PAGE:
Now, on to this: Taking out Le’Veon Bell was doable and necessary, because what the offense is mainly going to be doing is running the football, and Bell is a running back. So you put somebody else in there to eat those carries. Pulling a quarterback is different, though, because there is no position on a team more critical to ball protection than the quarterback, so having Roethlisberger on the field to handle the football makes sense to me.

And Tomlin’s personality as a coach is to play to win and play the best players in the effort to win. He’s not going to be victimized by a comeback created by his own decision to “rest” his difference-making players. That’s the kind of coach he was before he was hired here, and it’s the kind of coach he has been since he was hired here. If Art Rooney II didn’t like/agree with that approach, he would’ve done something about it by now.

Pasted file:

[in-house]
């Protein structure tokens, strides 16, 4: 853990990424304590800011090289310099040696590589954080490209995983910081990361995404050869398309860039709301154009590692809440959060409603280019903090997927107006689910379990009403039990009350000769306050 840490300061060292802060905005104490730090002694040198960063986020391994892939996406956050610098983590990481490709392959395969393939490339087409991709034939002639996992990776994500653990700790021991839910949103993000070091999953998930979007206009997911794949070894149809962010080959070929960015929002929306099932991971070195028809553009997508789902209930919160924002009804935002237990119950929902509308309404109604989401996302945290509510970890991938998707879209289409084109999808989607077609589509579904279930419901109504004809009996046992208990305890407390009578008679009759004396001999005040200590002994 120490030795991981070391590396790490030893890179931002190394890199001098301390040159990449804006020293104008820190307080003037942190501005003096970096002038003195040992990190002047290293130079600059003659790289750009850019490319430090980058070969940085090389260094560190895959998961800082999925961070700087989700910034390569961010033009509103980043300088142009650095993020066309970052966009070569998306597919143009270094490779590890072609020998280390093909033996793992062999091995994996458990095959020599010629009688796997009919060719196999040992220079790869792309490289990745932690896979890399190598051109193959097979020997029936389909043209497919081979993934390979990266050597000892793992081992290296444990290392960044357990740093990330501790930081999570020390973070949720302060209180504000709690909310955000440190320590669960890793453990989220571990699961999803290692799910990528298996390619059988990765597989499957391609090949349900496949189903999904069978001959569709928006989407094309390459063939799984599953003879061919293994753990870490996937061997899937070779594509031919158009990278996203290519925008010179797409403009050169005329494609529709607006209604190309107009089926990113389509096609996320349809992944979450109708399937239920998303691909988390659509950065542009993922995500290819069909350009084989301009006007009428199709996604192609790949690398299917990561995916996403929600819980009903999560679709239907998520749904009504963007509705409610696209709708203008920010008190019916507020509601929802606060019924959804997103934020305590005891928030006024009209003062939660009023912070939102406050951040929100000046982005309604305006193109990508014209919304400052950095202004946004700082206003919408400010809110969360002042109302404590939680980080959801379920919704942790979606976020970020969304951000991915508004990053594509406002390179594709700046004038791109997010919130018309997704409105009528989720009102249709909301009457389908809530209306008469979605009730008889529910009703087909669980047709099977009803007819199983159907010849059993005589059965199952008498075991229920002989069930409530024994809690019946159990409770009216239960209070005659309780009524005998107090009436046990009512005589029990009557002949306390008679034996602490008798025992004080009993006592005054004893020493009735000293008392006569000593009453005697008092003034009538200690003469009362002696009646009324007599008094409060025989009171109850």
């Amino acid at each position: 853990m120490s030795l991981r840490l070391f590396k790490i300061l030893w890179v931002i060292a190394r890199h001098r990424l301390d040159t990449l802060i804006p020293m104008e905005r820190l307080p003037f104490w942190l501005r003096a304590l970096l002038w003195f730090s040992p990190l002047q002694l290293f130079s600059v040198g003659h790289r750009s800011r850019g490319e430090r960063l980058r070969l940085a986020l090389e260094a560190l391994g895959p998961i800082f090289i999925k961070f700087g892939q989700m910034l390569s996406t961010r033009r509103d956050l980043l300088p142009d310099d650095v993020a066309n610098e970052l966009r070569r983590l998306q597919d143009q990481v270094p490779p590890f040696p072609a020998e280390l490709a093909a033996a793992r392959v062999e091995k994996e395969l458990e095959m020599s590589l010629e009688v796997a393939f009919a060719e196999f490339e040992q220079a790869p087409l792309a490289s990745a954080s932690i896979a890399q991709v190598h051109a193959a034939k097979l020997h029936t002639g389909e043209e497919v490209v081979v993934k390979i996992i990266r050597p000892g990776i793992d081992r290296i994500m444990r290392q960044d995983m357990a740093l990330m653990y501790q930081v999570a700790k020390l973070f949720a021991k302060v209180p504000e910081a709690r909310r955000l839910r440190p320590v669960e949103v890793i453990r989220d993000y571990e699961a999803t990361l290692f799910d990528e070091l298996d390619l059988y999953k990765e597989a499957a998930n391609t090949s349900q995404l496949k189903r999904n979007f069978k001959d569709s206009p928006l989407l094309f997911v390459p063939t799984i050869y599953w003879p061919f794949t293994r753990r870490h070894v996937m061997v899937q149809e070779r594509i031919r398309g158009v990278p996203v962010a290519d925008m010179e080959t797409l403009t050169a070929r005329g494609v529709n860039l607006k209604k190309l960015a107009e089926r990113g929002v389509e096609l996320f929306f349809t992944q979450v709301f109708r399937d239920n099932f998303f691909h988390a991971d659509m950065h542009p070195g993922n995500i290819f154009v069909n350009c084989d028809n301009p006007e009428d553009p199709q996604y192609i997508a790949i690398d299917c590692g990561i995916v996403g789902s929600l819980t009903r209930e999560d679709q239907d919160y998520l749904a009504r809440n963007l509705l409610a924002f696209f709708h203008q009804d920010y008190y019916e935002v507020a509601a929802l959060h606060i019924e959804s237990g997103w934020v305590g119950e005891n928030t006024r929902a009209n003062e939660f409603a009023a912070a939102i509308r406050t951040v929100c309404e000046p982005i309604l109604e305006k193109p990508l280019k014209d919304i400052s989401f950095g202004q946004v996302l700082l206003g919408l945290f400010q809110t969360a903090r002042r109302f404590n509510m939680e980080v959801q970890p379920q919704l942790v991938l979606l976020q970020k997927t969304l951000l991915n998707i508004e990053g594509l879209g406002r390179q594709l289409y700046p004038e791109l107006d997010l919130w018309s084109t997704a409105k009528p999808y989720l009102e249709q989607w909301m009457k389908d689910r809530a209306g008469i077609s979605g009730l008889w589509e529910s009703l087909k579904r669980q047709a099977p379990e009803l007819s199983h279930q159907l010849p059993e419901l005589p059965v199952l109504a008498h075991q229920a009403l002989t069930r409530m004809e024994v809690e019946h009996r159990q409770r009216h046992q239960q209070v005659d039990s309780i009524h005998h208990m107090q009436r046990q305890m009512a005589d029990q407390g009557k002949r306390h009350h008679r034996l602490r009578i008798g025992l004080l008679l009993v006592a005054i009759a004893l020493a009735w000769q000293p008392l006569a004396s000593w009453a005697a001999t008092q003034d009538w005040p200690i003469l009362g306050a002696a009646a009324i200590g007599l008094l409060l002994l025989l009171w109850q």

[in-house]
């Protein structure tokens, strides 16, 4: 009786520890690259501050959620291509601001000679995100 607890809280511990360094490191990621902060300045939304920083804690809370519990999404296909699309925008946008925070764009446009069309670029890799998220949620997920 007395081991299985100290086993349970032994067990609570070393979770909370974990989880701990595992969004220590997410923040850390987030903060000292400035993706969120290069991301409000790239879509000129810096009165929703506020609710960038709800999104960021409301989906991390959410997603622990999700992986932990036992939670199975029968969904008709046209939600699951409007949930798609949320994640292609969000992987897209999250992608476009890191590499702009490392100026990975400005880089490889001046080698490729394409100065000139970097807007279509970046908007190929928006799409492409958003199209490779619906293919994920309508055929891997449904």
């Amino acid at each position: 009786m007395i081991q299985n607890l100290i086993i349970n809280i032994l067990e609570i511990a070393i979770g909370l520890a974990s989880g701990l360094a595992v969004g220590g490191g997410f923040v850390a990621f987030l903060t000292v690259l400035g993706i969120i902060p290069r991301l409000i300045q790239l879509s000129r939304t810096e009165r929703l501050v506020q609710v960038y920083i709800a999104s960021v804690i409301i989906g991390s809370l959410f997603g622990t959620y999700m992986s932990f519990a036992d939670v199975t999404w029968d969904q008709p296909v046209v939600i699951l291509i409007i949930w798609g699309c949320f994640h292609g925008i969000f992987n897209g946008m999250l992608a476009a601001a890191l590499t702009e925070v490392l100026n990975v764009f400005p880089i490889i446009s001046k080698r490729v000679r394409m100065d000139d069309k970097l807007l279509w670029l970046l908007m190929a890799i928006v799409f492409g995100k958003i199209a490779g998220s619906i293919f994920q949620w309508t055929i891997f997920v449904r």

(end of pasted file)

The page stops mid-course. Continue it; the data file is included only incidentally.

I’m sure that the idea for the play-call on third-and-8 from the Miami 46-yard line with 4:34 remaining was a quick throw to get a first down, and executing that properly to the degree of getting the ball off quickly before the quarterback is exposed to a hit isn’t too much to ask. During the play, however, Ben Roethlisberger did what he is wont to do, which is pull down the ball and start moving around in an effort to make a play.

The issue is a great one for those in the talk show business, and that’s fair because it is one that elicits strong opinions and long discussions. And if Tomlin is to be criticized for leaving Roethlisberger in the game, imagine what it would be like if he had pulled his quarterback and the Steelers lost a playoff game because “he had taken his foot off the gas?”